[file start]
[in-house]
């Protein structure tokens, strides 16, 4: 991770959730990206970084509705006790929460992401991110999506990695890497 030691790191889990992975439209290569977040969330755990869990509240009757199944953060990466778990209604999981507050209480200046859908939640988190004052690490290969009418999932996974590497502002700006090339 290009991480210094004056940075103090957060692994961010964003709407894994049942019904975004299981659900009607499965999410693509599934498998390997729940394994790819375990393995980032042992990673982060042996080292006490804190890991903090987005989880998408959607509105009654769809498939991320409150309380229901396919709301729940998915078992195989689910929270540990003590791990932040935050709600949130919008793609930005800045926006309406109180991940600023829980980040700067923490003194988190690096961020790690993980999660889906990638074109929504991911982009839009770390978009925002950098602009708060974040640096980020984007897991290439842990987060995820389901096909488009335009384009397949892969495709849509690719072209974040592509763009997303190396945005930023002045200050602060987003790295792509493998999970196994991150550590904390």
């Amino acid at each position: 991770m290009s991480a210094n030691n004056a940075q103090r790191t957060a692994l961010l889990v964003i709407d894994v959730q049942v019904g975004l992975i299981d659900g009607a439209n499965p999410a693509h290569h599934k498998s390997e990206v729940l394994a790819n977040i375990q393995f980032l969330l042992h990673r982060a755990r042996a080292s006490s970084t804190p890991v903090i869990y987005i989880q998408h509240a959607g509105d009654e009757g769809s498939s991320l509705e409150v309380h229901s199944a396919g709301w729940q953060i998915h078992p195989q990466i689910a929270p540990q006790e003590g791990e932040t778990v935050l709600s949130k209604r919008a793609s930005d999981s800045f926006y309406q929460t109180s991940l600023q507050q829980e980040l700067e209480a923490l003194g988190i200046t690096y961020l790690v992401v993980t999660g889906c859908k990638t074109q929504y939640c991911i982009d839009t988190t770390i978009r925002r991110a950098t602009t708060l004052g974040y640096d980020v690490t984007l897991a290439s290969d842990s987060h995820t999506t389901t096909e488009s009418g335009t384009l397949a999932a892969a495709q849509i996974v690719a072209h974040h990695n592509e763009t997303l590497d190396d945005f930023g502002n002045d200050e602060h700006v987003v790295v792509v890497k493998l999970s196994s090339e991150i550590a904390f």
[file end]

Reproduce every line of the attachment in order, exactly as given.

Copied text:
[in-house]
């Protein structure tokens, strides 16, 4: 991770959730990206970084509705006790929460992401991110999506990695890497 030691790191889990992975439209290569977040969330755990869990509240009757199944953060990466778990209604999981507050209480200046859908939640988190004052690490290969009418999932996974590497502002700006090339 290009991480210094004056940075103090957060692994961010964003709407894994049942019904975004299981659900009607499965999410693509599934498998390997729940394994790819375990393995980032042992990673982060042996080292006490804190890991903090987005989880998408959607509105009654769809498939991320409150309380229901396919709301729940998915078992195989689910929270540990003590791990932040935050709600949130919008793609930005800045926006309406109180991940600023829980980040700067923490003194988190690096961020790690993980999660889906990638074109929504991911982009839009770390978009925002950098602009708060974040640096980020984007897991290439842990987060995820389901096909488009335009384009397949892969495709849509690719072209974040592509763009997303190396945005930023002045200050602060987003790295792509493998999970196994991150550590904390």
């Amino acid at each position: 991770m290009s991480a210094n030691n004056a940075q103090r790191t957060a692994l961010l889990v964003i709407d894994v959730q049942v019904g975004l992975i299981d659900g009607a439209n499965p999410a693509h290569h599934k498998s390997e990206v729940l394994a790819n977040i375990q393995f980032l969330l042992h990673r982060a755990r042996a080292s006490s970084t804190p890991v903090i869990y987005i989880q998408h509240a959607g509105d009654e009757g769809s498939s991320l509705e409150v309380h229901s199944a396919g709301w729940q953060i998915h078992p195989q990466i689910a929270p540990q006790e003590g791990e932040t778990v935050l709600s949130k209604r919008a793609s930005d999981s800045f926006y309406q929460t109180s991940l600023q507050q829980e980040l700067e209480a923490l003194g988190i200046t690096y961020l790690v992401v993980t999660g889906c859908k990638t074109q929504y939640c991911i982009d839009t988190t770390i978009r925002r991110a950098t602009t708060l004052g974040y640096d980020v690490t984007l897991a290439s290969d842990s987060h995820t999506t389901t096909e488009s009418g335009t384009l397949a999932a892969a495709q849509i996974v690719a072209h974040h990695n592509e763009t997303l590497d190396d945005f930023g502002n002045d200050e602060h700006v987003v790295v792509v890497k493998l999970s196994s090339e991150i550590a904390f």